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A table showing the change in PEPFAR funding across different budget requests and budgets

With Budget Cuts Looming Again, Can PEPFAR Keep the Gas on its Acceleration Strategy?

PEPFAR has long enjoyed bipartisan support on the Hill. Yet, it has not been spared from significant cuts in President Trump’s latest budget request for foreign aid. It is noteworthy that this administration’s three successive budget requests have proposed increasingly large cuts to PEPFAR’s funding. If past is prelude, a cut of this magnitude is unlikely to materialize in any final spending bill.

Photo of pills

On World AIDS Day, a Moment for Celebration and Self-Reflection

On World AIDS Day, December 1, we honor the advocates that transformed HIV/AIDS from a death sentence to a chronic disease. These activists bequeathed a golden age of global health—a boom in money and programs that is sustained today, evidenced by the recent reauthorization of PEPFAR. But as UNAIDS recognized last year, we still have miles to go despite this extraordinary mobilization. Even today, 40 percent of people in need still lack lifesaving antiretroviral treatment.

Ambassador Deborah Birx speaking at CGD. Photo by Kaveh Sardari

PEPFAR’s New Targets for Local Implementation: Commendable in Theory, Complicated in Practice

In July, United States Global AIDS Coordinator Deborah Birx made a striking commitment: under her leadership, the President’s Emergency Plan for AIDS Relief (PEPFAR) would direct at least 40 percent of its funding to host country governments or organizations by the end of 2019—rising to 70 percent by the end of 2020. The bottom line: PEPFAR’s local targets are commendable in theory, but we suspect their application in practice will prove complicated. Below is our take on the related issues—and some recommendations for PEPFAR to forge the most effective path forward.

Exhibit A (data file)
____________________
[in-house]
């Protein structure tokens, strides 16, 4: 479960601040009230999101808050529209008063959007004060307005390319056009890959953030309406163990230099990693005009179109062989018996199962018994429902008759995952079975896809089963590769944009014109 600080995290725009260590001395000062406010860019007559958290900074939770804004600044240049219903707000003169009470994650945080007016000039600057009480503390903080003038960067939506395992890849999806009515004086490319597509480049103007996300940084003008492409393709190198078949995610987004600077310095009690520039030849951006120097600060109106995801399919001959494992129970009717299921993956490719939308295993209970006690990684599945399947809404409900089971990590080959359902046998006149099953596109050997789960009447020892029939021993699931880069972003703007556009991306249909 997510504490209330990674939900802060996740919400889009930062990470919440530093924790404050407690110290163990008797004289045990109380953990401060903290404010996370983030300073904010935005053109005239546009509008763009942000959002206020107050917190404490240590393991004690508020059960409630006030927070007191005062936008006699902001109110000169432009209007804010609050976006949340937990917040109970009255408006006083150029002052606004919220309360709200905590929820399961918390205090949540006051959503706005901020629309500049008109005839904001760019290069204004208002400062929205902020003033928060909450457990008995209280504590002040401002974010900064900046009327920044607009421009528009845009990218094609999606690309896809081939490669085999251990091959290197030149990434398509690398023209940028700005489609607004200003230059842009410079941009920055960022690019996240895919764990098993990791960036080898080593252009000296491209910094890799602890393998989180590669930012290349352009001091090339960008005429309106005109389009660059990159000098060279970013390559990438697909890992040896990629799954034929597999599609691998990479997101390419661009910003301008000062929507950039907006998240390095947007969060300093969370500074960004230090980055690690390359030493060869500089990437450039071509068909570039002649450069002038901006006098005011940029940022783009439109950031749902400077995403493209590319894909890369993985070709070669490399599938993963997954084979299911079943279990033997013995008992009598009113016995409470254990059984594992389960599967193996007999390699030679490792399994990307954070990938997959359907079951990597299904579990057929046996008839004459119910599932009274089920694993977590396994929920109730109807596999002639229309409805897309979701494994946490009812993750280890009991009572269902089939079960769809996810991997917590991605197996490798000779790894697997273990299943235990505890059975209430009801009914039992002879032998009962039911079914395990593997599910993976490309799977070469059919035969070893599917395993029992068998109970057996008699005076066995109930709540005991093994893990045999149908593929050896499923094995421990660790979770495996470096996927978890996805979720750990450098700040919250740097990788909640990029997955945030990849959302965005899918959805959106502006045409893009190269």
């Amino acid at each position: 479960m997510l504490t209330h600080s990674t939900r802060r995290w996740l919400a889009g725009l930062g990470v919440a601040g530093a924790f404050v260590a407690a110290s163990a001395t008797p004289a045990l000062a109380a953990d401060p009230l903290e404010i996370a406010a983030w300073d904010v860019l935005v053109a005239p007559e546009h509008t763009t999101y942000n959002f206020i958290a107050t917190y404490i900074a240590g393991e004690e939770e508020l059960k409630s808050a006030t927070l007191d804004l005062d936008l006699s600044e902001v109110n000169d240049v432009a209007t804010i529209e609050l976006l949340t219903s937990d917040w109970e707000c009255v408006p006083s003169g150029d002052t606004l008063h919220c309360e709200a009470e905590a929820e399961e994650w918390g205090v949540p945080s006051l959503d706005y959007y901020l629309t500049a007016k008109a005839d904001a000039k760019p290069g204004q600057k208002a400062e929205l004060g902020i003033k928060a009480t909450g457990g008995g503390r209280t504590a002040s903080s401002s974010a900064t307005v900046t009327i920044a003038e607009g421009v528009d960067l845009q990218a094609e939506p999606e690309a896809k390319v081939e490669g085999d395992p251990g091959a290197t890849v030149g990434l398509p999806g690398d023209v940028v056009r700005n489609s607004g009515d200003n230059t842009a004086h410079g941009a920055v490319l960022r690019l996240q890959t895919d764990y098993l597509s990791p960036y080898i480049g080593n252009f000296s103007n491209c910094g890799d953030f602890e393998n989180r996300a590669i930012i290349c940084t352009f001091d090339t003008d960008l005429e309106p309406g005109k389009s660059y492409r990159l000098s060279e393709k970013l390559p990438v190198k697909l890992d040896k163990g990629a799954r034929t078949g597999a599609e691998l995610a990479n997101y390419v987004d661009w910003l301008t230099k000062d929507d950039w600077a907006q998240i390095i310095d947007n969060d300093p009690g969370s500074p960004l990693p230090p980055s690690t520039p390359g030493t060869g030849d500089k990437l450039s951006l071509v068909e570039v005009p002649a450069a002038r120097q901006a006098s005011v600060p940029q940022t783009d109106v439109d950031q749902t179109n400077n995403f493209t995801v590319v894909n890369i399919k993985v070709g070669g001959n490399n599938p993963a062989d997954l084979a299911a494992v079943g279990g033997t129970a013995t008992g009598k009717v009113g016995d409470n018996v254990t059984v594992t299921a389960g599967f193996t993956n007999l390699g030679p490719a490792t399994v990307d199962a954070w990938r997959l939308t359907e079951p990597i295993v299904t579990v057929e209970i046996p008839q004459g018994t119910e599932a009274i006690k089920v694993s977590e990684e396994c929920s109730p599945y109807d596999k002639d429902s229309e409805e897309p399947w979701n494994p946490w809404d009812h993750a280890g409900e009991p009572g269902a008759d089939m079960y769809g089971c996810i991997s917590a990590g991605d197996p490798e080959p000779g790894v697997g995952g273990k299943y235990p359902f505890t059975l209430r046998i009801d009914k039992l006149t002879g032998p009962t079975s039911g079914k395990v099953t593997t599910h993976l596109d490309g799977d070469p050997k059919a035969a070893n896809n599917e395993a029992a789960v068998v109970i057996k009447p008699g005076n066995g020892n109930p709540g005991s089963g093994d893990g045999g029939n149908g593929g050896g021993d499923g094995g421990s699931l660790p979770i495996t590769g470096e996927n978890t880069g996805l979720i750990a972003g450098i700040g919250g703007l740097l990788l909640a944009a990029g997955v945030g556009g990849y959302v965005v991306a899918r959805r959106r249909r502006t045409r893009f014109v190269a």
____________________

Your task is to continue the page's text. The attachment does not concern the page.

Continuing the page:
Ambassador Deborah Birx speaking at CGD. Photo by Kaveh Sardari

DREAM Big: Emerging Results from a PEPFAR Partnership to Reduce HIV Among Adolescent Girls and Young Women

It’s been three years since the rollout of the DREAMS program began, and earlier this month in collaboration with the Population Council, CGD convened key players to discuss emerging results, what they mean for the future of DREAMS, and how we can ensure that the next years of programming go even farther to deliver the most effective services to those most at risk.

Controlling the HIV/AIDS Epidemic by 2020 Will Not End US Responsibilities in Severely Affected Countries

Although the Trump administration has pivoted away from global leadership in many foreign policy arenas, Secretary Tillerson’s September 19 announcement of administration support for PEPFAR’s newly released 2017 strategy is reassuring. In addition to affirming the administration’s commitment to continue PEPFAR support in all 50 previously designated PEPFAR countries, the secretary announced the intention to “accelerate progress toward controlling the pandemic in a subset of 13 countries, which represent the most vulnerable communities to HIV/AIDS and have the potential to achieve control by 2020.”

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